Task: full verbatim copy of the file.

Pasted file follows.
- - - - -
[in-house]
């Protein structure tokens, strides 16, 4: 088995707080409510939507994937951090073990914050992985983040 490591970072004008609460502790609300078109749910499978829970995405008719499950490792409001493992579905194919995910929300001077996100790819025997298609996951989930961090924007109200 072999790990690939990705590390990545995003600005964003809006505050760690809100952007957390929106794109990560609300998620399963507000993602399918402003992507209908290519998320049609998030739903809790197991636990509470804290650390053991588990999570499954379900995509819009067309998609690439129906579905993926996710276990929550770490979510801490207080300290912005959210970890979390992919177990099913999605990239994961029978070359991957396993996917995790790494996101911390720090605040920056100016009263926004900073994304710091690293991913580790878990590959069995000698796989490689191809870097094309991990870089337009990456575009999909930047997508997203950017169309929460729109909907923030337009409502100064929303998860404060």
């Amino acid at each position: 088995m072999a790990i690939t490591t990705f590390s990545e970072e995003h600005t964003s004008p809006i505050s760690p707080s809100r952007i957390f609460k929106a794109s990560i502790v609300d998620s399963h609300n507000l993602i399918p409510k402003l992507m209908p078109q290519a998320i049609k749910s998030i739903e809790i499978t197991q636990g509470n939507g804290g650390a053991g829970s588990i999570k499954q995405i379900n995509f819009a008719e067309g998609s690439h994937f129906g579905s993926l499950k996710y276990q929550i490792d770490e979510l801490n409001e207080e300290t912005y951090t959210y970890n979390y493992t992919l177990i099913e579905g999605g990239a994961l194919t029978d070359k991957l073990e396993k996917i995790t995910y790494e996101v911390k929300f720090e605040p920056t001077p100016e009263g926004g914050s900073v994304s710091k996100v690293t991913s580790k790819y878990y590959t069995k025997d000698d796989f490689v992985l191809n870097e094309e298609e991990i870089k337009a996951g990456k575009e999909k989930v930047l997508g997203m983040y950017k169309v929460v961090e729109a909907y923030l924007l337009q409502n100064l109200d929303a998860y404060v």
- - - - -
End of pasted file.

[in-house]
């Protein structure tokens, strides 16, 4: 088995707080409510939507994937951090073990914050992985983040 490591970072004008609460502790609300078109749910499978829970995405008719499950490792409001493992579905194919995910929300001077996100790819025997298609996951989930961090924007109200 072999790990690939990705590390990545995003600005964003809006505050760690809100952007957390929106794109990560609300998620399963507000993602399918402003992507209908290519998320049609998030739903809790197991636990509470804290650390053991588990999570499954379900995509819009067309998609690439129906579905993926996710276990929550770490979510801490207080300290912005959210970890979390992919177990099913999605990239994961029978070359991957396993996917995790790494996101911390720090605040920056100016009263926004900073994304710091690293991913580790878990590959069995000698796989490689191809870097094309991990870089337009990456575009999909930047997508997203950017169309929460729109909907923030337009409502100064929303998860404060």
């Amino acid at each position: 088995m072999a790990i690939t490591t990705f590390s990545e970072e995003h600005t964003s004008p809006i505050s760690p707080s809100r952007i957390f609460k929106a794109s990560i502790v609300d998620s399963h609300n507000l993602i399918p409510k402003l992507m209908p078109q290519a998320i049609k749910s998030i739903e809790i499978t197991q636990g509470n939507g804290g650390a053991g829970s588990i999570k499954q995405i379900n995509f819009a008719e067309g998609s690439h994937f129906g579905s993926l499950k996710y276990q929550i490792d770490e979510l801490n409001e207080e300290t912005y951090t959210y970890n979390y493992t992919l177990i099913e579905g999605g990239a994961l194919t029978d070359k991957l073990e396993k996917i995790t995910y790494e996101v911390k929300f720090e605040p920056t001077p100016e009263g926004g914050s900073v994304s710091k996100v690293t991913s580790k790819y878990y590959t069995k025997d000698d796989f490689v992985l191809n870097e094309e298609e991990i870089k337009a996951g990456k575009e999909k989930v930047l997508g997203m983040y950017k169309v929460v961090e729109a909907y923030l924007l337009q409502n100064l109200d929303a998860y404060v």